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13109Re: [future-fuels-and-vehicles] Re: Envisioning a Small Electric BMW for the World's Very Big Cities

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  • Oliver Perry
    Jul 6, 2010
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      Good point. I especially like your comment, " Let's be careful that our casual references don't perpetuate even more myths." Over the years I have passed on information that I thought was accurate simply because it was politically correct and accepted by the mainstream.

      O.H.Perry
      EEVC
      On Jul 6, 2010, at 11:43 AM, Dave wrote:

      > I'm all for weening off oil if it will cost less (including environmental costs), but oil is not fuel from fossils, it's not that limited in supply, and it is still being produced in the earth. Let's be careful that our casual references don't perpetuate even more myths.
      >
      > Let's produce diesel from algae. That would make us as a nation more independent from countries who want our country destroyed and provide more competition regionally which would bring prices down. Let's make lighter, safer, stronger, more aerodynamic vehicles that use less oil. Those are the same type of vehicles that do well with electric motors and batteries too when that technology becomes more affordable. That's what I'm doing.
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      > --- In future-fuels-and-vehicles@yahoogroups.com, Oliver Perry <perrydap@...> wrote:
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      >> Thanks for the news clipping.
      >>
      >> Our nation's lighting once ran on Whale oil. At that time it was recorded that someone said, that the black stuff coming out of the ground would not be used until we ran out of whales. Now it seems as if the electric highway will not become a reality, even in large cities, until fossil fuels become so hard to get that their price exceeds the alternative. It is interesting that more and more major car companies seem to be jumping on the electric bandwagon. But, I fear much of it is for hype and the raising of awareness for their brand names. As someone else also said, hydrocarbon fuels contain so much energy per pound that if we had not discovered them we would have invented them. So far it has been cheaper and more efficient for nations to clean up the pollution side of fossil fuels than to switch to alternatives, even in face of the Gulf disaster, which is providing jobs and even newer technology for the clean up. Do we wish something horrible like the Chernoble nuclear
      > accident to happen in the fossil fuel world to turn the masses off from our addiction to the use of fossil fuels? The fear of radiation and the high cost of protection has limited the nuclear industry. Nothing comparable has happened in the ICE world, at least in the minds of the masses here on earth. When you realize that probably the most powerful companies and governments in the world are firmly established in the oll and coal business it is easy to conclude that electric vehicle dominance, even in highly populated cities, is going to be very slow in coming... even though an integrated EV system might be a superior system. These huge powerbrokers have the resources to dictate how the energy game is going to be played for years. Do you feel that even the mighty Obama who promised us change has changed his tune since his campaign for the White House? Not even Obama, for all his talk, has free reign to turn the monopoly table upside down. He is just another small player si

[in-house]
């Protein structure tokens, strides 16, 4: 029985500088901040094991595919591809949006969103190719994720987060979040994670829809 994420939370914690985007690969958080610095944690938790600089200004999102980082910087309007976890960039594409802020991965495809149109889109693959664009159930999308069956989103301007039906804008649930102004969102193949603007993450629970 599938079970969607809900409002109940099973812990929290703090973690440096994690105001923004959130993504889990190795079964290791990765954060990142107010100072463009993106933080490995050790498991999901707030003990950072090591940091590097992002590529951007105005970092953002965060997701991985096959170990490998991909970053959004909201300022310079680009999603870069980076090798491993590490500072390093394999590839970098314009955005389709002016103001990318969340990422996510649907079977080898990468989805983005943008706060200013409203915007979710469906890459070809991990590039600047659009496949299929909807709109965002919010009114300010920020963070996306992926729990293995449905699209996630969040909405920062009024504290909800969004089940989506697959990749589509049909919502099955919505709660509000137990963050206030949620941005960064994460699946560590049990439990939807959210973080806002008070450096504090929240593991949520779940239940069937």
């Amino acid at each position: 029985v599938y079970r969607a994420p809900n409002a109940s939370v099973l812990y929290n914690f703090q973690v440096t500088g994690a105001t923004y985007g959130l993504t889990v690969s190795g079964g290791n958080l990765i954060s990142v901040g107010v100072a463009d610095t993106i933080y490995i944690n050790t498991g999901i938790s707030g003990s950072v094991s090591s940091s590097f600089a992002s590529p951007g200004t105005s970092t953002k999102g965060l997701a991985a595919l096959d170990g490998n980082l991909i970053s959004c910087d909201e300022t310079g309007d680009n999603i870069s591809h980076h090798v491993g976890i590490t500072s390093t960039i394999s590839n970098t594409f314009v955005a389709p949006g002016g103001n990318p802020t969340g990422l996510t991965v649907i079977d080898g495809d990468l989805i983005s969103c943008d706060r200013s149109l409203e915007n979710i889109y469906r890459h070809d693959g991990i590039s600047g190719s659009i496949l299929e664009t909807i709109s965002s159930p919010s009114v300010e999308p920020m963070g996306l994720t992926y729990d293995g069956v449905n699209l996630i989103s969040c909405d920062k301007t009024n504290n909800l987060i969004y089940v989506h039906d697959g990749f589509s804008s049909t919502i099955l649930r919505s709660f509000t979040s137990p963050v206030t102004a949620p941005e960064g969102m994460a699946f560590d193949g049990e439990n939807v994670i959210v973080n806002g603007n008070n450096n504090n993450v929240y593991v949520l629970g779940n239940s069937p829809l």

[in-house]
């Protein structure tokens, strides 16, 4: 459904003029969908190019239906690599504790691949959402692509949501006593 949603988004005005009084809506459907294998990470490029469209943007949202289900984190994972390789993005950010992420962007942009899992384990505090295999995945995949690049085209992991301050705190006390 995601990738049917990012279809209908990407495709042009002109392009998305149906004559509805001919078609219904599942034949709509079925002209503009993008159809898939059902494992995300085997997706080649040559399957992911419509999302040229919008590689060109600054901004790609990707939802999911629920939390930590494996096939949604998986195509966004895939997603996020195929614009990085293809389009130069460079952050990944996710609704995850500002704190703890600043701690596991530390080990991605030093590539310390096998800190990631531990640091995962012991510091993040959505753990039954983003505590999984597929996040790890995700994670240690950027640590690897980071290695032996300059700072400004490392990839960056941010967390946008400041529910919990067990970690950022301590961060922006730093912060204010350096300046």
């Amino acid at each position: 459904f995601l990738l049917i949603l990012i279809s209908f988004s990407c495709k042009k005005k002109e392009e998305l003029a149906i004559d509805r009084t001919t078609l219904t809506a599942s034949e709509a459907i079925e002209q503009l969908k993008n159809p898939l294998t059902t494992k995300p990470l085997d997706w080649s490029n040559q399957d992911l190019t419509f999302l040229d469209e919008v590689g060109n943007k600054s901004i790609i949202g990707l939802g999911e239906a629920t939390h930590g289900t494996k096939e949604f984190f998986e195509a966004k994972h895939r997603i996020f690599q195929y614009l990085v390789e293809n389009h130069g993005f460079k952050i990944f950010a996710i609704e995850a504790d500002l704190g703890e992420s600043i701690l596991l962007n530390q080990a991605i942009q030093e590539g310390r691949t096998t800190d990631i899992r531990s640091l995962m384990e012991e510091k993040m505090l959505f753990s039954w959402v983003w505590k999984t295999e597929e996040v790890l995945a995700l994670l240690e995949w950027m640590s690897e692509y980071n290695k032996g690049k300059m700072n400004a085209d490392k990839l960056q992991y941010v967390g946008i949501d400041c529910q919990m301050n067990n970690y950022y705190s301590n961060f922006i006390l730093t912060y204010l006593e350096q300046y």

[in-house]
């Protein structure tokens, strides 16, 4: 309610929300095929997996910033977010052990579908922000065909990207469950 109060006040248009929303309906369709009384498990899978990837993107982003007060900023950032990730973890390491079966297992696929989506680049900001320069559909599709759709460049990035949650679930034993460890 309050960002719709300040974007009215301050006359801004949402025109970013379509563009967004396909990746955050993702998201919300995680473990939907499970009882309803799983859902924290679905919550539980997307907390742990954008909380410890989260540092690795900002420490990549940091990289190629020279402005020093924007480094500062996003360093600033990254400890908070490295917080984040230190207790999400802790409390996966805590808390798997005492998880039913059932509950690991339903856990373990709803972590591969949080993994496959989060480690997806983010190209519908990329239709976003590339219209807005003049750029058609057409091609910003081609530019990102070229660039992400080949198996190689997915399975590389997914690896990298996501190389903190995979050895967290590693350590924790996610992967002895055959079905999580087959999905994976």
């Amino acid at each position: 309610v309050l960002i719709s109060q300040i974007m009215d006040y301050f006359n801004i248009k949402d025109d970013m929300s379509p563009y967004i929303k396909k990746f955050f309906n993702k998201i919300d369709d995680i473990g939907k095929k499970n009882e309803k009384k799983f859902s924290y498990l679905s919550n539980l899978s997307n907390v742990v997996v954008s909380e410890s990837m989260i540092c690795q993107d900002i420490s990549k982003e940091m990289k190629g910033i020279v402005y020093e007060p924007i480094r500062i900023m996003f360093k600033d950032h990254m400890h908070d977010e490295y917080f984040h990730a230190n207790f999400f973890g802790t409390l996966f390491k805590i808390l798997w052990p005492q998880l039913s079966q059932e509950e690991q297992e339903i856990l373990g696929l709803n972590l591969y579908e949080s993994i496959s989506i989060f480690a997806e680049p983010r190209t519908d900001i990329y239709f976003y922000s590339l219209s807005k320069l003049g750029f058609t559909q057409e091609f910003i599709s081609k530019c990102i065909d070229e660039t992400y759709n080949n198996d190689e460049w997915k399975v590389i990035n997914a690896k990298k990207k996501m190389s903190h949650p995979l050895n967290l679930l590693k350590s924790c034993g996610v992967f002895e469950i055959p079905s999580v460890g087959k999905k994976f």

> tting on the corner hoping that the dice will fall in his favor. We will know that things are changing when large investors begin to invest in alternative ways of distributing energy. Some have tried but the latest findings have concluded that it is still an economic gamble to plunge whole hog into the green energy movement. When the risk is lower then I think change will occur at a faster pace. Unfortunately honest people cannot sincerely encourage somebody with limited resources to invest in green energy projects. I invested in a company on the advice of a close friend whose son had left IBM to form the company,about 15 years ago, and so far I have lost most of what I invested. But,, I did it because I was willing to help the cause, knowing it was a risk.
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      >> I think electric transportation is neat and a great thing. But, it is still a hard sell when considering financial profitability.
      >>
      >> Thanks again for your enthusiasm.
      >>
      >> Ollie Perry
      >> EEVC
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      >> On Jul 3, 2010, at 1:13 PM, k9zeh wrote:
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      >>> Now with BMW joining the electric car bandwagon, the legitimacy of this new generation of transportation powered without fossil fuels is really starting to take hold. I sure hope it can snowball into a universal mode of power plant design by the end of the decade without needing legislation to happen, but because it just works better.
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      >>> http://www.nytimes.com/2010/07/04/automobiles/04MEGACITY.html?_r=1&hpw
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